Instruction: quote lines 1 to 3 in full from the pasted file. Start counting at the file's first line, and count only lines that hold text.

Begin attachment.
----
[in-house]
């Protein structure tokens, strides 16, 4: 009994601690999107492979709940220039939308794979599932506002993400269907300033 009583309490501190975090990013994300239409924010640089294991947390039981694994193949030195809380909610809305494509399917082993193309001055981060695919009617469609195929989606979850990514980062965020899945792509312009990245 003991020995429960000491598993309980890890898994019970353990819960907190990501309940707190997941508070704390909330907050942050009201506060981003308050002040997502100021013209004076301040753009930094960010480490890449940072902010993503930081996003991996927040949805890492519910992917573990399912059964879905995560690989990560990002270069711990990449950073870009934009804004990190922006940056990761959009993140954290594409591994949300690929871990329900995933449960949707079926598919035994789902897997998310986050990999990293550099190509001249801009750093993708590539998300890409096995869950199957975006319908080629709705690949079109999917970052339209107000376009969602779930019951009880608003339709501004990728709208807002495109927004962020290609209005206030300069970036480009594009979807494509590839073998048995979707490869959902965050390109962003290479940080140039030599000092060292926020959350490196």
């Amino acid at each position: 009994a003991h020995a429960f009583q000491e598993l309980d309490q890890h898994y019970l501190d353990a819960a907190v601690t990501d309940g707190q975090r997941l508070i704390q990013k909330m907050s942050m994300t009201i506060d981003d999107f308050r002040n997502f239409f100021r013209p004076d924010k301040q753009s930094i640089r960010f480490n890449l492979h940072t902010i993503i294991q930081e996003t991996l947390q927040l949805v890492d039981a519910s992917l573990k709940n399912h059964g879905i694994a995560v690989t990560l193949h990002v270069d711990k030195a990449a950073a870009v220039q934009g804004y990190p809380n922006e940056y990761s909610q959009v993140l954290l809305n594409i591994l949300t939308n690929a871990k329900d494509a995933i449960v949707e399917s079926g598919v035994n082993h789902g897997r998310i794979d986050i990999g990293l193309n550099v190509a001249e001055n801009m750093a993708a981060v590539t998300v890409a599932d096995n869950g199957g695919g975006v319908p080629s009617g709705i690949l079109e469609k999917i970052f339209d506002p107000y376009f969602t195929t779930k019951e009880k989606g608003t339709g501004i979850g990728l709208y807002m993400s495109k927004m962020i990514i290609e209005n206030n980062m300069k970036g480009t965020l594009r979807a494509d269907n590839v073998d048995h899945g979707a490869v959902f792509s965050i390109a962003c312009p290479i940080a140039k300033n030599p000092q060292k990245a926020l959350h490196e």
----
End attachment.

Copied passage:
[in-house]
């Protein structure tokens, strides 16, 4: 009994601690999107492979709940220039939308794979599932506002993400269907300033 009583309490501190975090990013994300239409924010640089294991947390039981694994193949030195809380909610809305494509399917082993193309001055981060695919009617469609195929989606979850990514980062965020899945792509312009990245 003991020995429960000491598993309980890890898994019970353990819960907190990501309940707190997941508070704390909330907050942050009201506060981003308050002040997502100021013209004076301040753009930094960010480490890449940072902010993503930081996003991996927040949805890492519910992917573990399912059964879905995560690989990560990002270069711990990449950073870009934009804004990190922006940056990761959009993140954290594409591994949300690929871990329900995933449960949707079926598919035994789902897997998310986050990999990293550099190509001249801009750093993708590539998300890409096995869950199957975006319908080629709705690949079109999917970052339209107000376009969602779930019951009880608003339709501004990728709208807002495109927004962020290609209005206030300069970036480009594009979807494509590839073998048995979707490869959902965050390109962003290479940080140039030599000092060292926020959350490196």
């Amino acid at each position: 009994a003991h020995a429960f009583q000491e598993l309980d309490q890890h898994y019970l501190d353990a819960a907190v601690t990501d309940g707190q975090r997941l508070i704390q990013k909330m907050s942050m994300t009201i506060d981003d999107f308050r002040n997502f239409f100021r013209p004076d924010k301040q753009s930094i640089r960010f480490n890449l492979h940072t902010i993503i294991q930081e996003t991996l947390q927040l949805v890492d039981a519910s992917l573990k709940n399912h059964g879905i694994a995560v690989t990560l193949h990002v270069d711990k030195a990449a950073a870009v220039q934009g804004y990190p809380n922006e940056y990761s909610q959009v993140l954290l809305n594409i591994l949300t939308n690929a871990k329900d494509a995933i449960v949707e399917s079926g598919v035994n082993h789902g897997r998310i794979d986050i990999g990293l193309n550099v190509a001249e001055n801009m750093a993708a981060v590539t998300v890409a599932d096995n869950g199957g695919g975006v319908p080629s009617g709705i690949l079109e469609k999917i970052f339209d506002p107000y376009f969602t195929t779930k019951e009880k989606g608003t339709g501004i979850g990728l709208y807002m993400s495109k927004m962020i990514i290609e209005n206030n980062m300069k970036g480009t965020l594009r979807a494509d269907n590839v073998d048995h899945g979707a490869v959902f792509s965050i390109a962003c312009p290479i940080a140039k300033n030599p000092q060292k990245a926020l959350h490196e």